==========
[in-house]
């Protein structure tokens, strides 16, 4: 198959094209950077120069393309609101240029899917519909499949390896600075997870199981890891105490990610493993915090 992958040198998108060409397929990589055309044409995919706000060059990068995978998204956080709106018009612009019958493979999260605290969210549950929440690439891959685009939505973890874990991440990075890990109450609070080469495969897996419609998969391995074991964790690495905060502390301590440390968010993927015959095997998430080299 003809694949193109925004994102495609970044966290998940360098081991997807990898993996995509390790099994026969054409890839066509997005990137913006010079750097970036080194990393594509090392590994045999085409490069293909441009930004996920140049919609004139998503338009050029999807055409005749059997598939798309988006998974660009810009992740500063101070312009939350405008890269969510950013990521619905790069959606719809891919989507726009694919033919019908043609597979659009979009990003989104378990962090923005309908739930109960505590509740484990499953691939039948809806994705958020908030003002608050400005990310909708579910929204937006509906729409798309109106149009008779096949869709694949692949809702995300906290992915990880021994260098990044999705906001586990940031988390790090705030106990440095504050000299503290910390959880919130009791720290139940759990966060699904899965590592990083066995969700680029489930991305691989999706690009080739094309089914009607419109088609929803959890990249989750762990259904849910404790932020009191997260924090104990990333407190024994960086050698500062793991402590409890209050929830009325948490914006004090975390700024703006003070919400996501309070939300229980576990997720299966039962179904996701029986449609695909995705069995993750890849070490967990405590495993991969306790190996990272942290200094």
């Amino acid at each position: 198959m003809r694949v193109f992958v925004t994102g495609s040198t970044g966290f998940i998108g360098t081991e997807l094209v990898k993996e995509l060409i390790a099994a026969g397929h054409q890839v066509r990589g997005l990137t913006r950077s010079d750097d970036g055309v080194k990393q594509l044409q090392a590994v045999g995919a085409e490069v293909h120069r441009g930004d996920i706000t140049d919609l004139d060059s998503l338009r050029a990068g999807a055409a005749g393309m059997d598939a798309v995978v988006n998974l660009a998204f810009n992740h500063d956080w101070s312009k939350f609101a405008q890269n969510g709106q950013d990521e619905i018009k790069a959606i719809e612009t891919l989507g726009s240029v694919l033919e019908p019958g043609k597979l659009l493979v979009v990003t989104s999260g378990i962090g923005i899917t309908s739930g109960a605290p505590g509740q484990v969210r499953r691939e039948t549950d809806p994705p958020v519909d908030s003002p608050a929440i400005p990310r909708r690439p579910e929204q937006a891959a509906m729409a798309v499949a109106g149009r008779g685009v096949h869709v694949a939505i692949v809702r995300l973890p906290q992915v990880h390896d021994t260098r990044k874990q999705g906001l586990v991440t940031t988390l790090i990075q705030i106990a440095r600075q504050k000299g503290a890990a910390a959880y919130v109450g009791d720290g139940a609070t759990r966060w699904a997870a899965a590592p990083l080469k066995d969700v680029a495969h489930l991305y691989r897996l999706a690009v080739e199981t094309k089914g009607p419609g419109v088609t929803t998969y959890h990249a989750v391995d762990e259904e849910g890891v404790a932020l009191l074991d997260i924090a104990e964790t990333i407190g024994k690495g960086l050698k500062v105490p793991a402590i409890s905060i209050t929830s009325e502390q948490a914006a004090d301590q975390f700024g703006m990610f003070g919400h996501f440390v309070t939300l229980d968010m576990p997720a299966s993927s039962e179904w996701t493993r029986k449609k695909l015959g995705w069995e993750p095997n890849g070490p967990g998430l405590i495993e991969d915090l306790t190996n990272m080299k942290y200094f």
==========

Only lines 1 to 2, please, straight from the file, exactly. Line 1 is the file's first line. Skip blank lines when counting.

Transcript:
[in-house]
């Protein structure tokens, strides 16, 4: 198959094209950077120069393309609101240029899917519909499949390896600075997870199981890891105490990610493993915090 992958040198998108060409397929990589055309044409995919706000060059990068995978998204956080709106018009612009019958493979999260605290969210549950929440690439891959685009939505973890874990991440990075890990109450609070080469495969897996419609998969391995074991964790690495905060502390301590440390968010993927015959095997998430080299 003809694949193109925004994102495609970044966290998940360098081991997807990898993996995509390790099994026969054409890839066509997005990137913006010079750097970036080194990393594509090392590994045999085409490069293909441009930004996920140049919609004139998503338009050029999807055409005749059997598939798309988006998974660009810009992740500063101070312009939350405008890269969510950013990521619905790069959606719809891919989507726009694919033919019908043609597979659009979009990003989104378990962090923005309908739930109960505590509740484990499953691939039948809806994705958020908030003002608050400005990310909708579910929204937006509906729409798309109106149009008779096949869709694949692949809702995300906290992915990880021994260098990044999705906001586990940031988390790090705030106990440095504050000299503290910390959880919130009791720290139940759990966060699904899965590592990083066995969700680029489930991305691989999706690009080739094309089914009607419109088609929803959890990249989750762990259904849910404790932020009191997260924090104990990333407190024994960086050698500062793991402590409890209050929830009325948490914006004090975390700024703006003070919400996501309070939300229980576990997720299966039962179904996701029986449609695909995705069995993750890849070490967990405590495993991969306790190996990272942290200094």